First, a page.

Best hard drive for back up

I am looking to buy one or multiple hard drives to back up all my data. I am trying to back up around 7tb of data. Should I buy multiple drives or one big drive? spinning rust or ssd(really dont want to spend that type of money)? What brand should I get? What type of drive should I get? I am wondering what are the best options? Any other things I did not think of, etc. It will just be used as a back up drive so once all data is on the drive it will become paper weight. Any advise is greatly appreciated. thanks!

Something that will hold everything you have… Have back up real regular :slight_smile: They have larger terabyte spinning rust than that. SSD at that size… my wallet can not do it.

ya i was thinking about getting a hgst ultrastar 8tb. something like that

To clarify, you want to backup ~7TB of data to cold, long-term, offline storage.

If that is correct, it is important to know how long you intend to keep the storage offline. Data on hard drives does gradually degrade. If you are looking at 5+ years offline, then hard drives might not be the best option for you.

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you are correct. the data isnt very important, but its data i would like to keep for a long time. But i also want to do it the cheapest way possible. I also want a physical copy.

At that volume, if you want reliable offline storage for 5+ years, you should look into tape. I have never had to deal with it, but I imagine there are some good deals online for used hardware. Tape or disc (like CD/DVD) are the best long term storage options. I don’t know what the data integrity is like with SSDs offline for years at a time, but obviously, that is very cost-prohibitive anyway.

The alternative solution is to store with a cloud storage provider. You don’t have to trust the provider if you encrypt the files before upload. Of course, on that long of a timeline, you might have to consider the possibility of encryption-breaking quantum computing in 10+ years, so the encryption isn’t completely safe on longer timelines…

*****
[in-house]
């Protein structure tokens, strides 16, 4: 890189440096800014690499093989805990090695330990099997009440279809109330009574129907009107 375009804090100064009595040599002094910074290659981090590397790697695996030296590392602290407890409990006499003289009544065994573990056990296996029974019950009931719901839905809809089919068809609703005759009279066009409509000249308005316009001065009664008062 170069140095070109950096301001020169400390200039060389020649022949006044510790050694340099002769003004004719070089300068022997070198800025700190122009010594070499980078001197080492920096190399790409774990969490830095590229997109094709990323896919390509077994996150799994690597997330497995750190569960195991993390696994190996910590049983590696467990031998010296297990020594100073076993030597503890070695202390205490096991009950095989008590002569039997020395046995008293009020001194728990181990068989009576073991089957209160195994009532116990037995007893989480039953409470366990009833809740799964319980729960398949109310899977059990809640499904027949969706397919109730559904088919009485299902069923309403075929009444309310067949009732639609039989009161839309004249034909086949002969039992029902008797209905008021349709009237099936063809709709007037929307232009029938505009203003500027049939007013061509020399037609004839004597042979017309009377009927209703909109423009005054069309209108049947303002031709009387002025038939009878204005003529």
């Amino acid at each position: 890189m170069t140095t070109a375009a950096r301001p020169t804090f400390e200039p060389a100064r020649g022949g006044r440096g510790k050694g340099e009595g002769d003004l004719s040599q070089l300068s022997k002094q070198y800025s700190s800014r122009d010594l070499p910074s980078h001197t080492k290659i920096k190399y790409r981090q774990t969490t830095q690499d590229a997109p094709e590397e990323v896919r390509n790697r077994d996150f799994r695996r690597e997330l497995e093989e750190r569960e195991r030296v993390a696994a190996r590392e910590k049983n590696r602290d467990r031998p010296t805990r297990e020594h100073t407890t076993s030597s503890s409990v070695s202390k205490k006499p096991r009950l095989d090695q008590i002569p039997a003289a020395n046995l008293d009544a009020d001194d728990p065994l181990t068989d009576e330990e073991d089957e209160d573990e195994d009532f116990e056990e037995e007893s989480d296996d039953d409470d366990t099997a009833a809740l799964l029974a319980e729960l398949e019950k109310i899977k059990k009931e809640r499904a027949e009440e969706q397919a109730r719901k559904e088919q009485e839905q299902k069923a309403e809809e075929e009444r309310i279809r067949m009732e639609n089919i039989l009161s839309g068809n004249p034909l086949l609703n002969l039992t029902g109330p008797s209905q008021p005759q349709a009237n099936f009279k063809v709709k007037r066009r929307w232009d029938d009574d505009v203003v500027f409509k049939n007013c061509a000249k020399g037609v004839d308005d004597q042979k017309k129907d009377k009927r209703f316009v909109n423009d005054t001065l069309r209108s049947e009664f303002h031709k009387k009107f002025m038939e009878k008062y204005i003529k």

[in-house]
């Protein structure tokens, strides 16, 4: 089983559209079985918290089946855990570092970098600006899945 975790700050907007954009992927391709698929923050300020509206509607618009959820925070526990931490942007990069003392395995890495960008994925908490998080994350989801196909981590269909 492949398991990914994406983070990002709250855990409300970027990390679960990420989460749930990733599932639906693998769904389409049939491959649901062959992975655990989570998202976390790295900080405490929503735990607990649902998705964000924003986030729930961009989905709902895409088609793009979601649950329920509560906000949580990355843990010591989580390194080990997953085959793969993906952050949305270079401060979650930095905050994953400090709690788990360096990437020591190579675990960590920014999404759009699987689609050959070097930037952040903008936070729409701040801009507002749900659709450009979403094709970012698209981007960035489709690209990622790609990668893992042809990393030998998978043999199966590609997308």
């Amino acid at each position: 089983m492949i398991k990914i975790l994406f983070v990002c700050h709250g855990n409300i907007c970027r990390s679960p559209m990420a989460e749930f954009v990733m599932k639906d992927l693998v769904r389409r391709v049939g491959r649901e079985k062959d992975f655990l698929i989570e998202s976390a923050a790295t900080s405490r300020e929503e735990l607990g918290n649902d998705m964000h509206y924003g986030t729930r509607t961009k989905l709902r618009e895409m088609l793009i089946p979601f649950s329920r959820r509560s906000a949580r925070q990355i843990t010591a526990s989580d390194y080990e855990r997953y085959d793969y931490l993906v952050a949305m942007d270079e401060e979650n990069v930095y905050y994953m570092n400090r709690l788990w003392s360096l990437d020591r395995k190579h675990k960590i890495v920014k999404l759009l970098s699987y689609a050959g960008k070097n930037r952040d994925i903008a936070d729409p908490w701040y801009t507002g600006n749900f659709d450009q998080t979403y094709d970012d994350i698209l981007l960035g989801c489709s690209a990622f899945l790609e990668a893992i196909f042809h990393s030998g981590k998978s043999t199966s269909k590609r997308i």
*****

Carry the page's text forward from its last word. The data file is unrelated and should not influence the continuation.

I’d stay away from tape, because it’s much too slow.

What I’d use in this scenario is dual layer blu-ray disks. They are very reliable as compared to regular DVD and are cheap and plentiful.

I have several blu-ray disks as copies of in one another of highly inportant data sitting in my safe deposit box.

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Blu-ray is definitely a viable alternative to tape.

As much as I hate bluray… :(~ It has it uses.

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for blu ray discs. do you have to worry about disc rot or anything like that? can you burn any file to blu ray discs? that may be cheaper than a hard drive.

Yes, but this takes a while. Like a long time. Not as good as tape (decades), or M-discks (hundreds of years) but much longer than regular DVD’s.

Yes, same as you can any writable DVD. Keep in mind you will need a blu-ray diskette drive. These can be had for like $40 and attach over USB.

There are 4 types of blu-ray disks.

  • single (25GiB) $
  • double (50GiB) $
  • triple (~75GiB) $$
  • quad (~100GiB) $$$

And then a special one, M-disks. $$$ M disks are BDXL (quad-layer that are currently more durable than tape drives)

Here’s a great ODD that can handle all the kinds of disks. IT’s $60 right now.